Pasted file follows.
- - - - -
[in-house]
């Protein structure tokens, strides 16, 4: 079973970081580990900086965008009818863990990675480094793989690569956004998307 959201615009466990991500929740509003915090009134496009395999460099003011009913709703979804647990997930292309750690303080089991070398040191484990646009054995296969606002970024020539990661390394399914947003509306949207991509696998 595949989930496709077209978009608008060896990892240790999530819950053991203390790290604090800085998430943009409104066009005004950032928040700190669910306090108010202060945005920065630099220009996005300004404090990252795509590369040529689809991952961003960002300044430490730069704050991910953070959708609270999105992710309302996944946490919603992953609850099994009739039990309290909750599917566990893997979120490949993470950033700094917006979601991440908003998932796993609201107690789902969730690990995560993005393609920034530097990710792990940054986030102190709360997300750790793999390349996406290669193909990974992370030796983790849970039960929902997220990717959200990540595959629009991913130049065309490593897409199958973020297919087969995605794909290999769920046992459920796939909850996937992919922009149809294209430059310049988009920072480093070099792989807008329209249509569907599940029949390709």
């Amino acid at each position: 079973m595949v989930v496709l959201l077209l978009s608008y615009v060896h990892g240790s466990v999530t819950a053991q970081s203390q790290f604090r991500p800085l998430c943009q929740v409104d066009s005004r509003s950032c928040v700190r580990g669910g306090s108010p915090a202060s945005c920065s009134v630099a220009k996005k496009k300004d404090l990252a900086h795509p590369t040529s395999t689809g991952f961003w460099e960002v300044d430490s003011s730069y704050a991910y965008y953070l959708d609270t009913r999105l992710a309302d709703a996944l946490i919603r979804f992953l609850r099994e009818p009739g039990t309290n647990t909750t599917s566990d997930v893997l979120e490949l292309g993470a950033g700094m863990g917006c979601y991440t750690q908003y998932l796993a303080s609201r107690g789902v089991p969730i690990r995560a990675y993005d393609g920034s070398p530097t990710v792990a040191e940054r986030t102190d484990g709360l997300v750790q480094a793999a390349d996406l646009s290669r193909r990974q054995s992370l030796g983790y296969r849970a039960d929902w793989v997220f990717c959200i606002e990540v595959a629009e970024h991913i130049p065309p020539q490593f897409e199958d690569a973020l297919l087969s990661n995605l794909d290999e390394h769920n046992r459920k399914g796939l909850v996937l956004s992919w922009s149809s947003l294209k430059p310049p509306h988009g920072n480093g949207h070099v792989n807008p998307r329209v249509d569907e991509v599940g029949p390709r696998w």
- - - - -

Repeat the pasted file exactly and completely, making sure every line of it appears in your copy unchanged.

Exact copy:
[in-house]
């Protein structure tokens, strides 16, 4: 079973970081580990900086965008009818863990990675480094793989690569956004998307 959201615009466990991500929740509003915090009134496009395999460099003011009913709703979804647990997930292309750690303080089991070398040191484990646009054995296969606002970024020539990661390394399914947003509306949207991509696998 595949989930496709077209978009608008060896990892240790999530819950053991203390790290604090800085998430943009409104066009005004950032928040700190669910306090108010202060945005920065630099220009996005300004404090990252795509590369040529689809991952961003960002300044430490730069704050991910953070959708609270999105992710309302996944946490919603992953609850099994009739039990309290909750599917566990893997979120490949993470950033700094917006979601991440908003998932796993609201107690789902969730690990995560993005393609920034530097990710792990940054986030102190709360997300750790793999390349996406290669193909990974992370030796983790849970039960929902997220990717959200990540595959629009991913130049065309490593897409199958973020297919087969995605794909290999769920046992459920796939909850996937992919922009149809294209430059310049988009920072480093070099792989807008329209249509569907599940029949390709």
């Amino acid at each position: 079973m595949v989930v496709l959201l077209l978009s608008y615009v060896h990892g240790s466990v999530t819950a053991q970081s203390q790290f604090r991500p800085l998430c943009q929740v409104d066009s005004r509003s950032c928040v700190r580990g669910g306090s108010p915090a202060s945005c920065s009134v630099a220009k996005k496009k300004d404090l990252a900086h795509p590369t040529s395999t689809g991952f961003w460099e960002v300044d430490s003011s730069y704050a991910y965008y953070l959708d609270t009913r999105l992710a309302d709703a996944l946490i919603r979804f992953l609850r099994e009818p009739g039990t309290n647990t909750t599917s566990d997930v893997l979120e490949l292309g993470a950033g700094m863990g917006c979601y991440t750690q908003y998932l796993a303080s609201r107690g789902v089991p969730i690990r995560a990675y993005d393609g920034s070398p530097t990710v792990a040191e940054r986030t102190d484990g709360l997300v750790q480094a793999a390349d996406l646009s290669r193909r990974q054995s992370l030796g983790y296969r849970a039960d929902w793989v997220f990717c959200i606002e990540v595959a629009e970024h991913i130049p065309p020539q490593f897409e199958d690569a973020l297919l087969s990661n995605l794909d290999e390394h769920n046992r459920k399914g796939l909850v996937l956004s992919w922009s149809s947003l294209k430059p310049p509306h988009g920072n480093g949207h070099v792989n807008p998307r329209v249509d569907e991509v599940g029949p390709r696998w």